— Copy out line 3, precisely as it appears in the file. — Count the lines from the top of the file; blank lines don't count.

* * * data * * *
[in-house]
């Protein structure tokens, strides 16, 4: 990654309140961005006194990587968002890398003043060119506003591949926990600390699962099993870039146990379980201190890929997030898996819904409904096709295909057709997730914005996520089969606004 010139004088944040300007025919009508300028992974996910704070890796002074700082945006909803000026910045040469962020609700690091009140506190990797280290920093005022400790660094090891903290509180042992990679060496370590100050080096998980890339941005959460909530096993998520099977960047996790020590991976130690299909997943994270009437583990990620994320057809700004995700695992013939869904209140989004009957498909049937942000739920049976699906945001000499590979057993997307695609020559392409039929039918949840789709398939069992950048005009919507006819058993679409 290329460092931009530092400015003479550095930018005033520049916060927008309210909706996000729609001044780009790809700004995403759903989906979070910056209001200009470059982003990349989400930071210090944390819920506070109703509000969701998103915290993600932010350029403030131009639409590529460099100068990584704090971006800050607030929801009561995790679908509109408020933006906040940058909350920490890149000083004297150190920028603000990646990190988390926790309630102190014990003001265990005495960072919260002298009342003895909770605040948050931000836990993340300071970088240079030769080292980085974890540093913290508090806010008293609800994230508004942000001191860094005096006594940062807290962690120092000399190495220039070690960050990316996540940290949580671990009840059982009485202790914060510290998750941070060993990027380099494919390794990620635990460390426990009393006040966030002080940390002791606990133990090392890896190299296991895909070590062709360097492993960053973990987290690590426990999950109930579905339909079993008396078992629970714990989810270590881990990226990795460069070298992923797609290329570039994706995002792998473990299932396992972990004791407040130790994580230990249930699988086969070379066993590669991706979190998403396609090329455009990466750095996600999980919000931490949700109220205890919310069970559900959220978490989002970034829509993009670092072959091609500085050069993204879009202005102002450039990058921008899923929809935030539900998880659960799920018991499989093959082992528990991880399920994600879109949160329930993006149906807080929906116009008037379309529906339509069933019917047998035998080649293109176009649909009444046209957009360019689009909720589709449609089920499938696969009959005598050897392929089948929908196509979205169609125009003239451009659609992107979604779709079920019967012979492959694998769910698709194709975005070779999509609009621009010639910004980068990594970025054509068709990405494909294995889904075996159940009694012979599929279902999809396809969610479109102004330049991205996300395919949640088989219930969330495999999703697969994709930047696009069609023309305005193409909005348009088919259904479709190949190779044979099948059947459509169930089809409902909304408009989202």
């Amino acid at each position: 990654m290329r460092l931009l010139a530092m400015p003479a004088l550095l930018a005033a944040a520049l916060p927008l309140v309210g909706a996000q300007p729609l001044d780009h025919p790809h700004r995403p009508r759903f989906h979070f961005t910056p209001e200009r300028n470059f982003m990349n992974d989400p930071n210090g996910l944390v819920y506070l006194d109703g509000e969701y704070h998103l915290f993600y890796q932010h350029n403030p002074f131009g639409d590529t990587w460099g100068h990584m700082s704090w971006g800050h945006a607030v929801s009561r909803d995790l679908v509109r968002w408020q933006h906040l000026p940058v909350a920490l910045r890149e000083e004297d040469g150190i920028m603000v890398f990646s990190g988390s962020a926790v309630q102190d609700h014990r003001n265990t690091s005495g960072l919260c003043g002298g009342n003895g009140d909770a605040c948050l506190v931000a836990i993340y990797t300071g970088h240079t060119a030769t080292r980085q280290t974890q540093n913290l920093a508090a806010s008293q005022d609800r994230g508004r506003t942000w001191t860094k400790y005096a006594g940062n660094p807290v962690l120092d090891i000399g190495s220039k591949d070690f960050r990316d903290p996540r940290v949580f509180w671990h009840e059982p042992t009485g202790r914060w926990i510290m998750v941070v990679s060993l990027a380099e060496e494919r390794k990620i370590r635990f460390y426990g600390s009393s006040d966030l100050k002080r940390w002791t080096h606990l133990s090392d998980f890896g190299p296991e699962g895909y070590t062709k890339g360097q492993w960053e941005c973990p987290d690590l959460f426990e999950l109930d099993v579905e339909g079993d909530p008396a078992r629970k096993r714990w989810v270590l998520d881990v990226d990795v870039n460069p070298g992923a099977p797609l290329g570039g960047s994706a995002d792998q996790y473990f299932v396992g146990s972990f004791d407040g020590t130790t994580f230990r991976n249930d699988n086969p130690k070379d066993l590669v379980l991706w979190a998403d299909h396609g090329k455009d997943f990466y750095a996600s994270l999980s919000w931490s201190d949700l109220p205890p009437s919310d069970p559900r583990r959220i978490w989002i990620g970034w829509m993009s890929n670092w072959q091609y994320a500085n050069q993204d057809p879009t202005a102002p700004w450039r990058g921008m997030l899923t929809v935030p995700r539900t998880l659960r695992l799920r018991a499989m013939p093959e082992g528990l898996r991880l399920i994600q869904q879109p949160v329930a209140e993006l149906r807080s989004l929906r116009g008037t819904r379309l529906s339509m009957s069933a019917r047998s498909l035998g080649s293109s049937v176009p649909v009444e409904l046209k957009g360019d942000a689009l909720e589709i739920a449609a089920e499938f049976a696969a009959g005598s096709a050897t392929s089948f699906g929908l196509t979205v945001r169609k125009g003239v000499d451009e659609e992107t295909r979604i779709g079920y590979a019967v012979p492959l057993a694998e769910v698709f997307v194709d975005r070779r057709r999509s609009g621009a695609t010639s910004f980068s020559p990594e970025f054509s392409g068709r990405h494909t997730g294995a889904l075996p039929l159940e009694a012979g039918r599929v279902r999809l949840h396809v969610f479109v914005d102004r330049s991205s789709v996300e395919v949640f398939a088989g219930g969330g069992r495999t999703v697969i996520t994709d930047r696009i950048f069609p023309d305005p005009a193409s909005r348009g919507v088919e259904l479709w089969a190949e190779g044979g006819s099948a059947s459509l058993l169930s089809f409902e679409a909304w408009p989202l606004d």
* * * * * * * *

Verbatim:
């Amino acid at each position: 990654m290329r460092l931009l010139a530092m400015p003479a004088l550095l930018a005033a944040a520049l916060p927008l309140v309210g909706a996000q300007p729609l001044d780009h025919p790809h700004r995403p009508r759903f989906h979070f961005t910056p209001e200009r300028n470059f982003m990349n992974d989400p930071n210090g996910l944390v819920y506070l006194d109703g509000e969701y704070h998103l915290f993600y890796q932010h350029n403030p002074f131009g639409d590529t990587w460099g100068h990584m700082s704090w971006g800050h945006a607030v929801s009561r909803d995790l679908v509109r968002w408020q933006h906040l000026p940058v909350a920490l910045r890149e000083e004297d040469g150190i920028m603000v890398f990646s990190g988390s962020a926790v309630q102190d609700h014990r003001n265990t690091s005495g960072l919260c003043g002298g009342n003895g009140d909770a605040c948050l506190v931000a836990i993340y990797t300071g970088h240079t060119a030769t080292r980085q280290t974890q540093n913290l920093a508090a806010s008293q005022d609800r994230g508004r506003t942000w001191t860094k400790y005096a006594g940062n660094p807290v962690l120092d090891i000399g190495s220039k591949d070690f960050r990316d903290p996540r940290v949580f509180w671990h009840e059982p042992t009485g202790r914060w926990i510290m998750v941070v990679s060993l990027a380099e060496e494919r390794k990620i370590r635990f460390y426990g600390s009393s006040d966030l100050k002080r940390w002791t080096h606990l133990s090392d998980f890896g190299p296991e699962g895909y070590t062709k890339g360097q492993w960053e941005c973990p987290d690590l959460f426990e999950l109930d099993v579905e339909g079993d909530p008396a078992r629970k096993r714990w989810v270590l998520d881990v990226d990795v870039n460069p070298g992923a099977p797609l290329g570039g960047s994706a995002d792998q996790y473990f299932v396992g146990s972990f004791d407040g020590t130790t994580f230990r991976n249930d699988n086969p130690k070379d066993l590669v379980l991706w979190a998403d299909h396609g090329k455009d997943f990466y750095a996600s994270l999980s919000w931490s201190d949700l109220p205890p009437s919310d069970p559900r583990r959220i978490w989002i990620g970034w829509m993009s890929n670092w072959q091609y994320a500085n050069q993204d057809p879009t202005a102002p700004w450039r990058g921008m997030l899923t929809v935030p995700r539900t998880l659960r695992l799920r018991a499989m013939p093959e082992g528990l898996r991880l399920i994600q869904q879109p949160v329930a209140e993006l149906r807080s989004l929906r116009g008037t819904r379309l529906s339509m009957s069933a019917r047998s498909l035998g080649s293109s049937v176009p649909v009444e409904l046209k957009g360019d942000a689009l909720e589709i739920a449609a089920e499938f049976a696969a009959g005598s096709a050897t392929s089948f699906g929908l196509t979205v945001r169609k125009g003239v000499d451009e659609e992107t295909r979604i779709g079920y590979a019967v012979p492959l057993a694998e769910v698709f997307v194709d975005r070779r057709r999509s609009g621009a695609t010639s910004f980068s020559p990594e970025f054509s392409g068709r990405h494909t997730g294995a889904l075996p039929l159940e009694a012979g039918r599929v279902r999809l949840h396809v969610f479109v914005d102004r330049s991205s789709v996300e395919v949640f398939a088989g219930g969330g069992r495999t999703v697969i996520t994709d930047r696009i950048f069609p023309d305005p005009a193409s909005r348009g919507v088919e259904l479709w089969a190949e190779g044979g006819s099948a059947s459509l058993l169930s089809f409902e679409a909304w408009p989202l606004d």